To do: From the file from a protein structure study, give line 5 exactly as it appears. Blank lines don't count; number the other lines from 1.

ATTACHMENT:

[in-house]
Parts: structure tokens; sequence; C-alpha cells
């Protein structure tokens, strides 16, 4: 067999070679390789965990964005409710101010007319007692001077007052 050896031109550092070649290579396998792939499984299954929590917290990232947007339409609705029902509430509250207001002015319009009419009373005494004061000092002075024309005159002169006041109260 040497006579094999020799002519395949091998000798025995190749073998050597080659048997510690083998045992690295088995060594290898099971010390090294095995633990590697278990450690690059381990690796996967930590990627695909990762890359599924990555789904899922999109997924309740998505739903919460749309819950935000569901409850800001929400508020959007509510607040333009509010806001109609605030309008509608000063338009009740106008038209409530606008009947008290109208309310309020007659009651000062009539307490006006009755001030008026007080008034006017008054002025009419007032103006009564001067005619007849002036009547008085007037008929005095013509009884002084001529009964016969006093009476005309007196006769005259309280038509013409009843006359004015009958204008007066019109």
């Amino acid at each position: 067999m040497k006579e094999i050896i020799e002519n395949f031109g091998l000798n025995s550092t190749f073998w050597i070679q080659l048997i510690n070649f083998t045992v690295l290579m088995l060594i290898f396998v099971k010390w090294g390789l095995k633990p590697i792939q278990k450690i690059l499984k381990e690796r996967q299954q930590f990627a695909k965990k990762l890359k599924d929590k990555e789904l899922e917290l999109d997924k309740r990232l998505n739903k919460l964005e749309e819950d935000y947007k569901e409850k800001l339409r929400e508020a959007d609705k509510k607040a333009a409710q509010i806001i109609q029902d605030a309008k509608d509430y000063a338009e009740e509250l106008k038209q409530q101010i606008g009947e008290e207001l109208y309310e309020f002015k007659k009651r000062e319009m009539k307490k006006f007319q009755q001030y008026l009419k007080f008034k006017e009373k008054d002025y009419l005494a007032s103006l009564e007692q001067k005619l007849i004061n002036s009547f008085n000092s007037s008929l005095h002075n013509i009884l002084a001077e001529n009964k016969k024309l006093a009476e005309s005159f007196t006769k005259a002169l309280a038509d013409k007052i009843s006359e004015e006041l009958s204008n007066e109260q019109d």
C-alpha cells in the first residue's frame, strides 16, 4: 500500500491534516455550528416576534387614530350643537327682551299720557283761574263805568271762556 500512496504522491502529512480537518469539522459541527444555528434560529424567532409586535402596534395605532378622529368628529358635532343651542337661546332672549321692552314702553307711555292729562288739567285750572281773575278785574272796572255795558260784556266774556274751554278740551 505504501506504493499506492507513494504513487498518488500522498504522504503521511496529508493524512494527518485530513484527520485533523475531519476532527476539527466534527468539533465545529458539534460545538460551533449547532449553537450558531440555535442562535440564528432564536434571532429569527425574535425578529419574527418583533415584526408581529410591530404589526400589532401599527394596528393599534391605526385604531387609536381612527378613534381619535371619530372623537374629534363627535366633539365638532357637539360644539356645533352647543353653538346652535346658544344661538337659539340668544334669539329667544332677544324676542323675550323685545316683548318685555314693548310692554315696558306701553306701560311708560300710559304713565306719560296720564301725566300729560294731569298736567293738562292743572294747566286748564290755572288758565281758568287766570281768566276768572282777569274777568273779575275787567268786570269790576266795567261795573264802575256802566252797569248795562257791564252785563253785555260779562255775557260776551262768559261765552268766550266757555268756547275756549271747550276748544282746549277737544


C-alpha cells in the first residue's frame, strides 16, 4: 500500500491534516455550528416576534387614530350643537327682551299720557283761574263805568271762556 500512496504522491502529512480537518469539522459541527444555528434560529424567532409586535402596534395605532378622529368628529358635532343651542337661546332672549321692552314702553307711555292729562288739567285750572281773575278785574272796572255795558260784556266774556274751554278740551 505504501506504493499506492507513494504513487498518488500522498504522504503521511496529508493524512494527518485530513484527520485533523475531519476532527476539527466534527468539533465545529458539534460545538460551533449547532449553537450558531440555535442562535440564528432564536434571532429569527425574535425578529419574527418583533415584526408581529410591530404589526400589532401599527394596528393599534391605526385604531387609536381612527378613534381619535371619530372623537374629534363627535366633539365638532357637539360644539356645533352647543353653538346652535346658544344661538337659539340668544334669539329667544332677544324676542323675550323685545316683548318685555314693548310692554315696558306701553306701560311708560300710559304713565306719560296720564301725566300729560294731569298736567293738562292743572294747566286748564290755572288758565281758568287766570281768566276768572282777569274777568273779575275787567268786570269790576266795567261795573264802575256802566252797569248795562257791564252785563253785555260779562255775557260776551262768559261765552268766550266757555268756547275756549271747550276748544282746549277737544